complexity, the simplest way is often to provide a fuel card and a mileage system which allows the business mileage to be recorded separately. The true cost of each car’s ppm is obtained by simply dividing the total cost by total mileage. Using a period such as a year gives the
ppm calculation more validity (smoothing out some months when the car may be fuelled more than average for example).
Once the driver has a company fuel card, they are by definition being reimbursed for the actual cost of business mileage. However, no one wants to have to pay the benefit in kind on the fuel card, so it is vital that the driver is required to make good the cost of private mileage. This can be done using the new data now available of the true ppm, or HMRC permits the use of the artificially low AFR if preferred. This is especially helpful for hybrid cars where there is often a large difference between the AFR and actual ppm.
There are some tax and VAT pitfalls to avoid but this technique is being used by many drivers around the country already. – Peter Moroz
Comprehensive records should be kept if non-standard rates are used.
As Anon says, HMRC does allow a higher mileage rate to be paid ‘if the cost of business travel is higher than the guideline rates, you can use your own rates to reflect your situation’. However, the next sentence in the guidance (tinyurl.com/yjsz7cjn) says: ‘[I]f you pay rates that are higher than the advisory rates but cannot show the fuel cost per mile is higher, there will be no fuel benefit charge if the mileage payments are only for business travel. Instead, you’ll have to treat any excess as taxable profit and as earnings for class 1 National Insurance purposes.’ Thus the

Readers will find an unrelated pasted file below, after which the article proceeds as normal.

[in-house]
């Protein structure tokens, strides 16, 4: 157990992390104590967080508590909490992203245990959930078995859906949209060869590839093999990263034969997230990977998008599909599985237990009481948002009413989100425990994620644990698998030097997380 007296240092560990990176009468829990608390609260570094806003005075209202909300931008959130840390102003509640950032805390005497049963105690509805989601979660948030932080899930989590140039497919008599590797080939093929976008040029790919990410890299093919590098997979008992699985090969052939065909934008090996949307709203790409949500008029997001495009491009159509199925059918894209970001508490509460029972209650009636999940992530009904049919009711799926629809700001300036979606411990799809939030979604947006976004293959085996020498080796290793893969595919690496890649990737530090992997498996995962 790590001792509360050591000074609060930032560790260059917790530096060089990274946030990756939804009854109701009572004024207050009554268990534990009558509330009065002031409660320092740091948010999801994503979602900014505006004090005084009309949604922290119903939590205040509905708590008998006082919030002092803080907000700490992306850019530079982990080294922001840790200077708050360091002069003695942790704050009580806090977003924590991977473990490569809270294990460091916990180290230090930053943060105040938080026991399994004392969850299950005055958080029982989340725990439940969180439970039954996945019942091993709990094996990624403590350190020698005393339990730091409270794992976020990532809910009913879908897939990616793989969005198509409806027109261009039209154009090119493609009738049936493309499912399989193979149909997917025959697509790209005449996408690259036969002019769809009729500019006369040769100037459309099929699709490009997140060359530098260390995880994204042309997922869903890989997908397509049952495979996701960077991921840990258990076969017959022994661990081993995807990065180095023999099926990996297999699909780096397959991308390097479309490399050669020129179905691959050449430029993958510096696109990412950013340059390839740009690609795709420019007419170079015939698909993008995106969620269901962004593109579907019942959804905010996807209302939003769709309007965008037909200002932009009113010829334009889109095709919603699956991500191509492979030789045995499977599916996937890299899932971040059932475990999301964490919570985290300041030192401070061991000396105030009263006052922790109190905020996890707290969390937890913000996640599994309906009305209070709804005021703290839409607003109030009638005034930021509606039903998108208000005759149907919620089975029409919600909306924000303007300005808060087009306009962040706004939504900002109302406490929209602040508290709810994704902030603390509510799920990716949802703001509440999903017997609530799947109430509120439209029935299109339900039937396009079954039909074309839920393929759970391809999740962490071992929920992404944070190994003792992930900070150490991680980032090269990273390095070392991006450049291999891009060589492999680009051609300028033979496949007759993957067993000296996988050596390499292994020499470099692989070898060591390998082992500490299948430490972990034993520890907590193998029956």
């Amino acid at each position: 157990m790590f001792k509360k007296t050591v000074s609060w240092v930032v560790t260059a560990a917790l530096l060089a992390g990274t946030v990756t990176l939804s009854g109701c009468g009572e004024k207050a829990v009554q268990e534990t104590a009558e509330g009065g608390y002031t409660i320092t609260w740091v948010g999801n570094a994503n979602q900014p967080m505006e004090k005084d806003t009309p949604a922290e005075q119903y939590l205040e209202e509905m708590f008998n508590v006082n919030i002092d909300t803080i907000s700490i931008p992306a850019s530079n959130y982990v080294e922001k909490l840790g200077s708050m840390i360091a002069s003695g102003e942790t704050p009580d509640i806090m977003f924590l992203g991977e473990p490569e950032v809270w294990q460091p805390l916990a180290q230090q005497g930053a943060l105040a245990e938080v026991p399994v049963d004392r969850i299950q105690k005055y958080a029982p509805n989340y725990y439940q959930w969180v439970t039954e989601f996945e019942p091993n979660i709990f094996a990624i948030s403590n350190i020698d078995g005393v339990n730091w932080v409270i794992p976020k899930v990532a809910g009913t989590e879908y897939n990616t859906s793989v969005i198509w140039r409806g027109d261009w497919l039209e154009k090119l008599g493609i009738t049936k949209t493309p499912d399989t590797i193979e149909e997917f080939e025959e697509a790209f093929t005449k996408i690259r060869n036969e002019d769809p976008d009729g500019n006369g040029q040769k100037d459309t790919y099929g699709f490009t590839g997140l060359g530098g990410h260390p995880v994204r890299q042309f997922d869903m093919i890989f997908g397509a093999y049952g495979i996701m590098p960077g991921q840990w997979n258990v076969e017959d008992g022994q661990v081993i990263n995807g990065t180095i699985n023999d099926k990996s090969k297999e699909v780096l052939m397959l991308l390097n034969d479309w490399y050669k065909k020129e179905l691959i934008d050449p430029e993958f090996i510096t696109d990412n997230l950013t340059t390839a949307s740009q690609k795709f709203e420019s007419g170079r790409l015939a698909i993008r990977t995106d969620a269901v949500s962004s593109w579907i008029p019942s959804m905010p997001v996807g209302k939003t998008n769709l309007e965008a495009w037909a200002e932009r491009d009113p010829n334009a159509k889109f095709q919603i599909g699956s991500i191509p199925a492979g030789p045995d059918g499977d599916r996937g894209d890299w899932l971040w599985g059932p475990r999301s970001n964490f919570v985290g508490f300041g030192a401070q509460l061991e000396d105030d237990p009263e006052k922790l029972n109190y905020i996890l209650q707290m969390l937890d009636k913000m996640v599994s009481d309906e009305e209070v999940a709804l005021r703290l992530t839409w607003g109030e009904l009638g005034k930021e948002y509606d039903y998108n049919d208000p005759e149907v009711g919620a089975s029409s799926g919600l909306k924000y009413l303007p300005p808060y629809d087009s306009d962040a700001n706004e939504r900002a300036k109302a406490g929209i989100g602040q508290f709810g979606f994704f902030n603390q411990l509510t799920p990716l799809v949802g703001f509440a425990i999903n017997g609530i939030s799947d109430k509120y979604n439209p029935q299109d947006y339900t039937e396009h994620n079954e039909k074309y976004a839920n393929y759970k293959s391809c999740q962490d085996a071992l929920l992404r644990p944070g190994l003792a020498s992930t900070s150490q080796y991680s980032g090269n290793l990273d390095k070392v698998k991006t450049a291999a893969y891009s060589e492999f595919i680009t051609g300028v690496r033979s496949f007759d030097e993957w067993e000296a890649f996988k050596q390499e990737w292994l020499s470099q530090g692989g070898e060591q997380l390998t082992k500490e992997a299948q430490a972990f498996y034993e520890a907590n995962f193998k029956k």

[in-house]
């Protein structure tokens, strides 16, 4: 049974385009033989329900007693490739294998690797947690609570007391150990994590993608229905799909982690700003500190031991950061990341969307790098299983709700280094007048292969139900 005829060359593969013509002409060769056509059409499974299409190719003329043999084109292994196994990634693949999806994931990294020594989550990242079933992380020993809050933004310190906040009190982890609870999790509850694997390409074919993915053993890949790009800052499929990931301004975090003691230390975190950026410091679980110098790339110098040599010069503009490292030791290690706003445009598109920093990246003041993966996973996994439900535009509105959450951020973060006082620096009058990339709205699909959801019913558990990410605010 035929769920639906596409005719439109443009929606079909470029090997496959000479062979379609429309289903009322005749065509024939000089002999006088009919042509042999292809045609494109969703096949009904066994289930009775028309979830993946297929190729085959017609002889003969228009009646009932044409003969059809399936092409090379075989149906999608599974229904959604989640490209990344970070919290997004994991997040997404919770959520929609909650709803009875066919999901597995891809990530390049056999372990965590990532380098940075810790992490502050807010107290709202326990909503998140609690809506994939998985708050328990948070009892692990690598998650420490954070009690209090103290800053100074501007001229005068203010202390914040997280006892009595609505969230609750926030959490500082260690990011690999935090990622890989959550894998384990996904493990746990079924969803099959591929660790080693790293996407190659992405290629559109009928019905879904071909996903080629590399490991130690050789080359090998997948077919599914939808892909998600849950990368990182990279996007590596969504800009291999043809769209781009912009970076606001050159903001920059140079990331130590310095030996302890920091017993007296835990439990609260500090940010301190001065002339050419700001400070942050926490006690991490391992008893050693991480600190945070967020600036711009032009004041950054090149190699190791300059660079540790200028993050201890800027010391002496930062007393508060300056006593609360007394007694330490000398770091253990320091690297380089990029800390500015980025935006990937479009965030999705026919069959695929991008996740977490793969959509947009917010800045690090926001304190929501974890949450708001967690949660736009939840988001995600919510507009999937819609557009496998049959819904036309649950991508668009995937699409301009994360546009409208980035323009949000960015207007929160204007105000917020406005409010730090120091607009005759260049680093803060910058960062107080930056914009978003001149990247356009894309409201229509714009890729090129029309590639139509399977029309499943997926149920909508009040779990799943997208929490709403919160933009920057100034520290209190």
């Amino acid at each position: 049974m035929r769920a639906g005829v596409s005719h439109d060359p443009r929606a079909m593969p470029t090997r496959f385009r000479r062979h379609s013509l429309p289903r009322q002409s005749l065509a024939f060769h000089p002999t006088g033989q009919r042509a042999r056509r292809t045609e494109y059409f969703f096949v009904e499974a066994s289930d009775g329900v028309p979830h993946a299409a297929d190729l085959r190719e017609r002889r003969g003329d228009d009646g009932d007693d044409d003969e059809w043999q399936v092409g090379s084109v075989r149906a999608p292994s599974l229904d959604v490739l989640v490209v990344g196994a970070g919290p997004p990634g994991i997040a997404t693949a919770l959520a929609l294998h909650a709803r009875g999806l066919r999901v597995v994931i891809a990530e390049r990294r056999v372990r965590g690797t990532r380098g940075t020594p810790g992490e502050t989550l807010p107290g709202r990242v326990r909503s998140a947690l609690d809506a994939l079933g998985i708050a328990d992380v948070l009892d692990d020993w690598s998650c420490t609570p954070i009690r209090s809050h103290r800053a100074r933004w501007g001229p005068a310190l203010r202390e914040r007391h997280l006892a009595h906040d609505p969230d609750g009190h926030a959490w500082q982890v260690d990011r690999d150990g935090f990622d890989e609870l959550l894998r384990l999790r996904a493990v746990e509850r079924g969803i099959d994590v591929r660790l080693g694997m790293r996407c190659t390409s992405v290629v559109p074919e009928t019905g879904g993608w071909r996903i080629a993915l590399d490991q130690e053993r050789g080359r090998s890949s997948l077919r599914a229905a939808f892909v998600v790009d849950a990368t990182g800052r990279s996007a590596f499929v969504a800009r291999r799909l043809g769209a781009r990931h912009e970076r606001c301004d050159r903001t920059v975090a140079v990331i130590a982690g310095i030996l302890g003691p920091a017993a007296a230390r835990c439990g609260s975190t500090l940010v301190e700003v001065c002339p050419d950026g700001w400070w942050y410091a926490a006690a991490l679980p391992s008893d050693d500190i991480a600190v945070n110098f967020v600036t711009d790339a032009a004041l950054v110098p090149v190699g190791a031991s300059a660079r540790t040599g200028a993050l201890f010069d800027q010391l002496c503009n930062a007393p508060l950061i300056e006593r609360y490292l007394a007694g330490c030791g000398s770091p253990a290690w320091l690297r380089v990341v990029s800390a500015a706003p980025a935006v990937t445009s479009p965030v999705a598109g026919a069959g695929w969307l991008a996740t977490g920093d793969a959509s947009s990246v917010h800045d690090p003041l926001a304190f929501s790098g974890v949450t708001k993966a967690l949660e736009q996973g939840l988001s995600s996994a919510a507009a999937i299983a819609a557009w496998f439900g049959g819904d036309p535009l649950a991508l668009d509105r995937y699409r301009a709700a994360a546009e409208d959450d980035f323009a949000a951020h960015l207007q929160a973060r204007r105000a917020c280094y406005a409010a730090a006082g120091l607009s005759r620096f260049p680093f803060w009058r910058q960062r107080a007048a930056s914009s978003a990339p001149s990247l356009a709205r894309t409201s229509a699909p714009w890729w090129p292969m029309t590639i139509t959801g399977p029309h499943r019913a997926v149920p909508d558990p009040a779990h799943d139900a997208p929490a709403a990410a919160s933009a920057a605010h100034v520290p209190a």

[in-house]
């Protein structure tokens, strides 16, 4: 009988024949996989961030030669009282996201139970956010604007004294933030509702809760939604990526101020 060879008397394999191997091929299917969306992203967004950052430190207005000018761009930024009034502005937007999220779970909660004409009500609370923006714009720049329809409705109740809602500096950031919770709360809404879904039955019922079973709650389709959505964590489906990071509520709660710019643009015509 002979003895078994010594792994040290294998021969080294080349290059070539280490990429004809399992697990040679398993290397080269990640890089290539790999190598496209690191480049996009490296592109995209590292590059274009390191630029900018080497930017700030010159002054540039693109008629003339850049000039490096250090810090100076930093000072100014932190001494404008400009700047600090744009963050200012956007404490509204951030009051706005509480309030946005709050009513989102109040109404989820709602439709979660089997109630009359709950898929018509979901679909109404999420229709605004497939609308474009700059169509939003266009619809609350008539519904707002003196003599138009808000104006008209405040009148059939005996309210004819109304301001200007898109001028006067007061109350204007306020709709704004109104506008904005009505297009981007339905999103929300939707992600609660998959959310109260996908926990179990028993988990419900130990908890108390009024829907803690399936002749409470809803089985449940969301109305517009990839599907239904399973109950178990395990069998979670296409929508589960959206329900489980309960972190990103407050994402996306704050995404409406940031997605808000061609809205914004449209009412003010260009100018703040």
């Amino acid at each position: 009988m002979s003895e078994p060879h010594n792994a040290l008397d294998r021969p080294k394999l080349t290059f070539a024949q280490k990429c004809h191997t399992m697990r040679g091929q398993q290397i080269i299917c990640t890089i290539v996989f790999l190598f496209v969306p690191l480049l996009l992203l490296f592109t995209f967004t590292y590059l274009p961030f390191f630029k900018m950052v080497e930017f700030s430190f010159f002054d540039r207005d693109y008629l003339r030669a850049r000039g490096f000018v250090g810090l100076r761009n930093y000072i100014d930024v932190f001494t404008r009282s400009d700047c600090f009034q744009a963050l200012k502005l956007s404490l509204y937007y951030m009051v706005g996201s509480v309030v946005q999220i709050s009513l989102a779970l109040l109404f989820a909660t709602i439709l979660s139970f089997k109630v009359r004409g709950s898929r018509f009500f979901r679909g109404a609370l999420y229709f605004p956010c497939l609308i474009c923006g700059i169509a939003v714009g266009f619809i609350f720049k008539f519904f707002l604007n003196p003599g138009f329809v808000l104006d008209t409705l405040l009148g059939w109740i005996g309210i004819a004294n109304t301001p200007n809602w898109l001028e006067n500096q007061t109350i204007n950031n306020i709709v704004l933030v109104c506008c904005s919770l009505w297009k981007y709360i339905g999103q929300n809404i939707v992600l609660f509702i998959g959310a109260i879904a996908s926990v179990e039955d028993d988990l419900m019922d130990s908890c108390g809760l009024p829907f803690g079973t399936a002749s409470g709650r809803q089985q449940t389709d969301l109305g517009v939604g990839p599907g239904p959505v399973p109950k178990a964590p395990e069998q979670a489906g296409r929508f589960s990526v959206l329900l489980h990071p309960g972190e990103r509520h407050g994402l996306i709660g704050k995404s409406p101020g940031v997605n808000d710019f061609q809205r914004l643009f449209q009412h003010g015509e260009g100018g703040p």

result is that the excess will be treated as normal salary under PAYE.
HMRC now publishes the reasoning behind its calculation of the advisory fuel allowance for company cars (tinyurl. com/4s4spanx): ‘The mean miles per gallon (MPG) is taken from manufacturers’ information, taking into account annual sales to businesses (fleet audits average 2018 to 2020). Where the:
● manufacturer’s MPG figure was produced using the new European driving cycle (NEDC) test, it is adjusted down by 15% to take account of real driving conditions;
● MPG figure is produced from the worldwide harmonised light vehicle test procedure (WLTP) test, introduced in 2018, no adjustment is made.’
HMRC’s figure of 165p/litre is much lower than present rates so Anon could prepare a calculation based on today’s rates. I would ensure that the employees’ mileage records are comprehensive. If HMRC was to successfully contest the higher rate then additional tax and NI
would arise. Depending on the number of employees and the period of time involved this liability could be high. If the company is not under pressure from employees to increase the rate, Anon could take the line that the rates are reviewed every three months so the delay
in uprating the amounts payable may not be critical. – The Wolfman.
Article from Taxation Magazine 4 August 2022